Definitely worth considering a side-car cot if you didn't have one last time. They are a bit pricey but a really good compromise if you are not comfortable with/don't like real cosleeping. We have a 'BabyBay' that I got on ebay. Not having to get out of bed made a big difference to night feeding I found, as did an ipad for reading while feeding - gives just enough light that you don't need another one to latch the baby on and keeping things dark helps to establish the night time idea early on apparently.

YoniBottsBumgina Fri 12-Apr-13 09:54:49

That is a good point - why don't you just try it and see how you go? If you end up switching to formula that isn't the end of the world. You have to do what's right for your family.

sittinginthesun Fri 12-Apr-13 14:15:18

OP - re: the mastitis. I had recurring mastitis with DS2, and it completely floored me. It turned out that I had a post partum overactive thyroid (basically, my thyroid gland dumped its entire contents into my blood stream in one go!). One of the symptoms was a rubbish immune system, and recurring infections.

Did they test your thyroid function? Other symptoms were severe weight loss, nightmares, aching wrists, shaking and panic feelings.

ThreaderickDorritt Fri 12-Apr-13 14:29:12

Thanks again. I know I could just give it a go and if I get ill I could give up and move to formula, I was just trying to maximise the chance of success without suffering but maybe I am going about it all wrong. I am worried that without a plan I will give up really early which will make me feel guilty as both other children had BF for over a year. Ultimately I am a lot less committed to BF that I was the first two times round.

Sitting - thats for the tip about your thyroid. To be honest I don't think I had any of those other symptoms other than maybe the anxiety which I rather put down to being ill ALL the time.

midori1999 Fri 12-Apr-13 14:39:01

Having had mastitis 11 times myself, which only stopped when I dried that side up, there is no way on this earth I would skip feeds for 6-8 hours at night with a newborn. It is almost making mastitis inevitable IMO.

Feeding at night is very important for overall milk production and although no doubt some ladies could never feed at night and not have their supply dry up, most couldn't. I have a pretty robust supply, but not feeding at night dried my milk up with DS3. (he had a heart condition and STTN from birth) I wish someone had told me that would happen.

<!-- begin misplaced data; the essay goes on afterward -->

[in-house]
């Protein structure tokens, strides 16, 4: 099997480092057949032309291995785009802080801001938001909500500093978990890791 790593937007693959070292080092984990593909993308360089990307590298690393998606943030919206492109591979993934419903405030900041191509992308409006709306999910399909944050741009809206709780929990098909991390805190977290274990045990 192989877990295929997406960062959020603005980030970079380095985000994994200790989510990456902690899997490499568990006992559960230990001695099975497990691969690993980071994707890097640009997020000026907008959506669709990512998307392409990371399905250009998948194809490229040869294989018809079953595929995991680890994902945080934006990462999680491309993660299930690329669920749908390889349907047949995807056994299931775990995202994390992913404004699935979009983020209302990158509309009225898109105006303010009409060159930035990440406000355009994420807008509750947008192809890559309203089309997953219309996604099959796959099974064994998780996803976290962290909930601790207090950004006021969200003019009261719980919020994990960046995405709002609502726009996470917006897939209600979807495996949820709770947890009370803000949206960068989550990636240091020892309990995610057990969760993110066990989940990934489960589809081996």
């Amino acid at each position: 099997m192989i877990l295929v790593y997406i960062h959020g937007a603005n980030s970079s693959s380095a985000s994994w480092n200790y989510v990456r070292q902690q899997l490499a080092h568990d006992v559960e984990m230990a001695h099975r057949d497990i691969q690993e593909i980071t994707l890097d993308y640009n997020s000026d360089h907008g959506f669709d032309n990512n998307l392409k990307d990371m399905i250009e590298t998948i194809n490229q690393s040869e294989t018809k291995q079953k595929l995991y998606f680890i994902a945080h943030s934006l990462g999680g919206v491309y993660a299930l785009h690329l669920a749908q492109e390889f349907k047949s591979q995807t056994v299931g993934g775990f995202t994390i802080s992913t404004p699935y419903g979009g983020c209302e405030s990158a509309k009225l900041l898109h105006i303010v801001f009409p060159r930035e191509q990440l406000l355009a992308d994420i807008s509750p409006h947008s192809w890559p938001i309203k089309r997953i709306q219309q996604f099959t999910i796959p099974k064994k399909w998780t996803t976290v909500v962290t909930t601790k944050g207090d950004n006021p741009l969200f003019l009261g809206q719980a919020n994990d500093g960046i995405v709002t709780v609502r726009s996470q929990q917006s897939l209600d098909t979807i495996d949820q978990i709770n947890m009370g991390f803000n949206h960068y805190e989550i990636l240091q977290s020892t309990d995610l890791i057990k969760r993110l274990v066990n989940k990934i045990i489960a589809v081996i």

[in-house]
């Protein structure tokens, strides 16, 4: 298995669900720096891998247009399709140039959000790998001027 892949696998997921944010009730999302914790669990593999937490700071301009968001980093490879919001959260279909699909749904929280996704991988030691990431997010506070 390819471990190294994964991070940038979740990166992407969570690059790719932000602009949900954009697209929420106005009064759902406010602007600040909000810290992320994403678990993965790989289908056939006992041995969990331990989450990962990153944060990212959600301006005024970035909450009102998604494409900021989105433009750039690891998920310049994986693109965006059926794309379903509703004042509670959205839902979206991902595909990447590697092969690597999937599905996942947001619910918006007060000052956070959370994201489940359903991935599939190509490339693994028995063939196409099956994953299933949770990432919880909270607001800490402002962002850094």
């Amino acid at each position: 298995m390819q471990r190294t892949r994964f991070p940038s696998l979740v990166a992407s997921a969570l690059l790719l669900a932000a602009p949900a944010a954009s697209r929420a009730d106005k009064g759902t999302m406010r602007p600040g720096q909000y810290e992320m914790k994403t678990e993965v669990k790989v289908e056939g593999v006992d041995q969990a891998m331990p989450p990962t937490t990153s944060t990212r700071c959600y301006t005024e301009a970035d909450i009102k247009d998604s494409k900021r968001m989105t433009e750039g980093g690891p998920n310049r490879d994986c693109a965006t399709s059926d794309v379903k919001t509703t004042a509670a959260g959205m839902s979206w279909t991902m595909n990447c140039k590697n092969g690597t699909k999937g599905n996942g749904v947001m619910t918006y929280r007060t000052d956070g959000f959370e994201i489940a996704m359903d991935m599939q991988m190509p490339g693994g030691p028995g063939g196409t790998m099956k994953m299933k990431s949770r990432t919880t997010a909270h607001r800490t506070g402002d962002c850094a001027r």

Of course, if you don't mind your supply drying up then that's fine, but you'd still be risking the mastitis, which is what you're trying to avoid. Perhaps you could find another way round such as your DH sleeping separately with your baby as planned and bringing them to you for feeds, then settling back to sleep again for you. That way you'd barely need to wake for feeds if you fed laying down. You might find that even in another room your DC woke you if they cried anyway, i can fall asleep downstairs with the television on and DD asleep upstairs in the opposite corner of the house to me and I still wake at the slightest cry.

ThreaderickDorritt Fri 12-Apr-13 14:48:48

Sorry to hear that you suffered to Midori.

I have been reflecting since my last post and the more I think about it the more I think that probably BF is just not the right approach for us this time.

I had hoped that I could find a way of providing BF without getting too tired or too ill but it seems that is probably not possible and that mixed feedings actually ups my chance of problems. I really think the for me the benefits of BF are overshadowed by the benefits of a happy, healthy mother who can interact with all her children and avoid PND. I have given my all to breast feeding twice now and I know it takes a lot out of my physically even if I enjoy it emotionally. I also want flexibility to go out with my other children and leave the baby with a bottle and if that can only be guaranteed through exclusive formula feeding then so be it.

narmada Fri 12-Apr-13 14:51:04

It is common for subsequent babies not to be BF as long as previous ones. If the worst comes to the worst, you really will get over the guilt grin.

You really shouldn't beat yourself up if it doesn't work out - it sounds like you are doing your level best to plan ahead. There are some really good suggestions on here and I wish you all the best. That thyroid suggestion sounds like pursuing to me, in particular.

YoniBottsBumgina Fri 12-Apr-13 14:52:08